The Immigration and Nationality Act provides that an alien who is convicted of a crime involving moral turpitude is ineligible for cancellation of removal where the offense is punishable by a sentence of one year or longer. See 8 U.S.C. §§ 1229b(b)(1)(C), 1227(a)(2)(A)(i) ; Pereida v. Barr , 916 F.3d 1128, 1133 n.2 (8th Cir. 2019). Congress did not define "crime involving moral turpitude," and we have accepted the Board’s interpretation that such crimes require conduct that is "inherently base, vile, or depraved, and contrary to accepted rules of morality and the duties owed between persons or to society in general." Pereida , 916 F.3d at 1131 (internal quotation omitted). At the time of Reyna’s theft by receiving offense, the Board had long concluded that theft crimes involve moral turpitude, but "only when a permanent taking is intended." Dominguez-Herrera v. Sessions , 850 F.3d 411, 418 (8th Cir. 2017) (quoting In re Grazley , 14 I. & N. Dec. 330, 333 (B.I.A. 1973) ).
The Board more recently has interpreted the Act to classify a larger set of theft offenses as crimes involving moral turpitude. See In re Diaz-Lizarraga , 26 I. & N. Dec. 847, 852-53 (B.I.A. 2016). We do not address that new interpretation, because we agree with the Board that Reyna’s offense categorically involves moral turpitude under the old, narrower standard.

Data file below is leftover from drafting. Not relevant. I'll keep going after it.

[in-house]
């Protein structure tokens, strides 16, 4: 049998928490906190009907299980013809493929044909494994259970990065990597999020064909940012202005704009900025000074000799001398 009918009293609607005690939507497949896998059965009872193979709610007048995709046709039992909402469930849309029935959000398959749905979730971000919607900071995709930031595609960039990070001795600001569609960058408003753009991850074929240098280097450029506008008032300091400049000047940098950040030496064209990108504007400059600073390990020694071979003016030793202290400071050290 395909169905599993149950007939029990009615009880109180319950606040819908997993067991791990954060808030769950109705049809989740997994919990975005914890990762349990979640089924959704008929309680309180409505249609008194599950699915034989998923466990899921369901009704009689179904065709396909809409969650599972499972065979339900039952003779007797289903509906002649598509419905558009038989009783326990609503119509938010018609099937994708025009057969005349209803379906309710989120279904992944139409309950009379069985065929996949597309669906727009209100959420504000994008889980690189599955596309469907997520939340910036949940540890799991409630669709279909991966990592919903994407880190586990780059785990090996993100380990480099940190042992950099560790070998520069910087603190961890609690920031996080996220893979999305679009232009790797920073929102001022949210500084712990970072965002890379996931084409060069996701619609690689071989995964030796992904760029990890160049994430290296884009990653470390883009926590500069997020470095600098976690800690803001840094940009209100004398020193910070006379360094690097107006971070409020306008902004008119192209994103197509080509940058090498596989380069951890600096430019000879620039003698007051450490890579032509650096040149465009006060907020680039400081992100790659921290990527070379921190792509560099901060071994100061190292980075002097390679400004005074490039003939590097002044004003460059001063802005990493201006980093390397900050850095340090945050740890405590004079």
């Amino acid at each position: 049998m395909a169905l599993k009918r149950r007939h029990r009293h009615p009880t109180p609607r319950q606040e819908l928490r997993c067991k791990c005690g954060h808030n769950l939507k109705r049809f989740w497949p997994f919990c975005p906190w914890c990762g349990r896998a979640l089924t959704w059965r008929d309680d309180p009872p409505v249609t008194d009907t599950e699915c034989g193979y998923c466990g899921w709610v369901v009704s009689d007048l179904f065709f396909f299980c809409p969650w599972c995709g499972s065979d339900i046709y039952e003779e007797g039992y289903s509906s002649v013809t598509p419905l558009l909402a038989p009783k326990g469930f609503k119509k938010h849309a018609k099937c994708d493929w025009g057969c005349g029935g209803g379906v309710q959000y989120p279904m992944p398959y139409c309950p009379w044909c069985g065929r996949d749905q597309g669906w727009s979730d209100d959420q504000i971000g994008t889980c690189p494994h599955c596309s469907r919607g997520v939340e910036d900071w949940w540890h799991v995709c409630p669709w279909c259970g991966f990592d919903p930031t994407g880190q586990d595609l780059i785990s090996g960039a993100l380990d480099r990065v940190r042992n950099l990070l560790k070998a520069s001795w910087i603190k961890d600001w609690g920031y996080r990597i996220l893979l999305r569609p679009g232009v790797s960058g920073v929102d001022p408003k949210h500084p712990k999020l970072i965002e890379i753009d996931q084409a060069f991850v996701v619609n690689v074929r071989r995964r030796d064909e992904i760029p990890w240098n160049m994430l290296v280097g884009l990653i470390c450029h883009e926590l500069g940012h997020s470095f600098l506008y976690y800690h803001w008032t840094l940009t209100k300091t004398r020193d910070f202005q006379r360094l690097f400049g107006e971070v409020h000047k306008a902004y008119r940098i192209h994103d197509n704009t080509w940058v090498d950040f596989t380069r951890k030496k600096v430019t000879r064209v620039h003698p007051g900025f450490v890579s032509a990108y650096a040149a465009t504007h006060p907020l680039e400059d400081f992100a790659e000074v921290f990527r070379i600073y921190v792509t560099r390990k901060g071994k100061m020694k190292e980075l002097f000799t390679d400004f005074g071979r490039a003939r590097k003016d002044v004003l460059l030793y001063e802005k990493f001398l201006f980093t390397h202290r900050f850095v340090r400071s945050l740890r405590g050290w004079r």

We use the so-called categorical approach to determine whether Reyna’s theft offense is a crime involving moral turpitude. Under that approach, we consider whether the elements of his offense necessarily fit within the Board’s generic definitions. See Pereida , 916 F.3d at 1131-32. We proceed by presuming that Reyna’s conviction rested on no more than "the least of the acts criminalized" by the Nebraska statute, but this analysis is not "an invitation to apply ‘legal imagination’ to the state offense." Gomez-Gutierrez , 811 F.3d at 1058 (internal quotations omitted). For an offense to fall outside of the generic definition of a crime involving moral turpitude, "there must be a realistic probability, not a theoretical possibility, that the State would apply its statute to conduct that falls outside the generic definition." Id. (internal quotation omitted). Reyna has the burden of establishing that realistic probability. See 8 U.S.C. § 1229a(c)(4)(A)(i) ; Pereida , 916 F.3d at 1132 ; Villatoro v. Holder , 760 F.3d 872, 879 (8th Cir. 2014).